Getting access to 462 brick and mortar stores will help AmazonFresh to become more completive on delivery time in key locations. You just need to take a look at the where these stores are located to see that Amazon will get access to very affluent customers 62% of whom, according to Morgan Stanley, are already Prime members. An opportunity for Amazon to grow Fresh within that base as well as expand the base itself reaching that 38% of Whole Foods customers who might be interested in getting groceries delivered but are not currently Prime Members. This is especially true if the Whole Foods branded products stay that way with maybe the addition of “by Amazon.”
Aside from groceries, Whole Foods has a solid offering of Health and Beauty products as well as organic clothing which could have a broad appeal to Amazon’s Prime Members.
The stores could also open up the new opportunity for Amazon for a ready meal delivery service like DoorDash or a cook your own meal delivery service like Blue Apron. Whole Foods has a good selection of ready meals in store today as well as the opportunity to come up with recipe-based hampers for people who enjoy cooking but not having to worry about coming up with the idea of a meal.
Shelf-space for Amazon’s Brands
Brick and mortar presence is, of course, not only about distribution but also about in-store shopping. With Amazon opening up AmazonBooks and Amazon Go stores it is clear that the e-commerce giant also values brick and mortar space. The added Whole Foods locations will offer Amazon the opportunity to showcase more of its own products. And when I say products I do not only mean tech products.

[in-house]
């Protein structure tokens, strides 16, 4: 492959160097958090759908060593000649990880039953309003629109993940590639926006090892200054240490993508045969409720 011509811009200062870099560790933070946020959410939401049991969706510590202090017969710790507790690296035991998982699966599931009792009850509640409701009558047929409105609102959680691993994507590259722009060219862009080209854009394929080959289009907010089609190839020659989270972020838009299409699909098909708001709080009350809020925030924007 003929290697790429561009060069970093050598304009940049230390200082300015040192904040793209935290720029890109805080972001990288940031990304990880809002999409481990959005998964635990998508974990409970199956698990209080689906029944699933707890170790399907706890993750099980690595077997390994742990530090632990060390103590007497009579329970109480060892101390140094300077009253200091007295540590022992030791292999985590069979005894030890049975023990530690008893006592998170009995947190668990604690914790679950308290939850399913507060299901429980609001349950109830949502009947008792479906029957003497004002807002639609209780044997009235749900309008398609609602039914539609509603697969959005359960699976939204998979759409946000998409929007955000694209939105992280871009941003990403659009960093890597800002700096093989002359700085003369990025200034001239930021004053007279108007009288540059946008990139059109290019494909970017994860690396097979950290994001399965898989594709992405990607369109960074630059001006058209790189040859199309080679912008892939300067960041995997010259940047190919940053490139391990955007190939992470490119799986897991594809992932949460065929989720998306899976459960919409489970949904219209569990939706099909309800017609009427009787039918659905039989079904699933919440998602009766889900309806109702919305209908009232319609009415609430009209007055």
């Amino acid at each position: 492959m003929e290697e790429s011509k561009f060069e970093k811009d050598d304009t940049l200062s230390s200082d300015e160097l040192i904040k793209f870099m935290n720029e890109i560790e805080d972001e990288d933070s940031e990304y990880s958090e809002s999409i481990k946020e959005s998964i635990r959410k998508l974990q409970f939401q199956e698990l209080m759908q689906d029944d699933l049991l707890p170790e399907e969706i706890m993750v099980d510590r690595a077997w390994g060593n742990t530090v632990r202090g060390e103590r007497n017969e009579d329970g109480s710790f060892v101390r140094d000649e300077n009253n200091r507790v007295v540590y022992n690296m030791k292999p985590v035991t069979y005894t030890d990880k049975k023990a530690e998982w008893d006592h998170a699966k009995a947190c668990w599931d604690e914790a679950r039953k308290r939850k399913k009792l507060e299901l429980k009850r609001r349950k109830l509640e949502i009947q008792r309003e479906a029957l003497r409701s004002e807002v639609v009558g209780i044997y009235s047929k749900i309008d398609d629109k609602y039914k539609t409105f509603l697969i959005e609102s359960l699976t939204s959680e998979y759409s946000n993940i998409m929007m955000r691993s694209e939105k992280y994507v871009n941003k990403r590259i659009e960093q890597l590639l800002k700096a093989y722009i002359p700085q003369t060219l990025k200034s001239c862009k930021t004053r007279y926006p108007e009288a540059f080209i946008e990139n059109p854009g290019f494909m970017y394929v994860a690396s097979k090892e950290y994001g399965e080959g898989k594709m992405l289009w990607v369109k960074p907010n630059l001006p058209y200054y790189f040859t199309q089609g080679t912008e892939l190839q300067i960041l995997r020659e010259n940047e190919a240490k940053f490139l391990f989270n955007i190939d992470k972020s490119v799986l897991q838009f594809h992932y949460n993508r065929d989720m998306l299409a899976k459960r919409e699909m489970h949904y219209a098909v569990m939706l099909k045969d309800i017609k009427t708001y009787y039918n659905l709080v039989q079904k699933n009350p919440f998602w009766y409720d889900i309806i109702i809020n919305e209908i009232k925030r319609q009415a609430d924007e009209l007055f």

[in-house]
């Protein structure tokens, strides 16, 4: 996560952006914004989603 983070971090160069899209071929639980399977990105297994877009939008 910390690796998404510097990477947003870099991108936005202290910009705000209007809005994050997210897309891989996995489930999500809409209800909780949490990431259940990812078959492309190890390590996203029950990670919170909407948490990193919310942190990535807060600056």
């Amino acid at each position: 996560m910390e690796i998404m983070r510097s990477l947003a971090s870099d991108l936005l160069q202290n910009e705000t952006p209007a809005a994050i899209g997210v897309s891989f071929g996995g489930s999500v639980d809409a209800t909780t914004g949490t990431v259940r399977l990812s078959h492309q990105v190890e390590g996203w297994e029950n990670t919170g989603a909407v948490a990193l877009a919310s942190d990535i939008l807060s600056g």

Back in 2014, Amazon launched Amazon Elements which was focused on baby wipes. Despite being only available to Prime Members, the wipes were able to reach a 16% market share making Amazon Elements the third baby wipe brand after Huggies and Pampers.
Since then Amazon has also launched many other brands many of which would fit quite nicely on a Whole Food store shelf. Mama Bear, organic baby food, and Happy Belly nuts, coffee and oil are good examples of such brands.
Amazon has also launched its own clothing brands some of which share Whole Foods’ natural fabric focus.
A Possible Showcase for Amazon’s Devices and Technology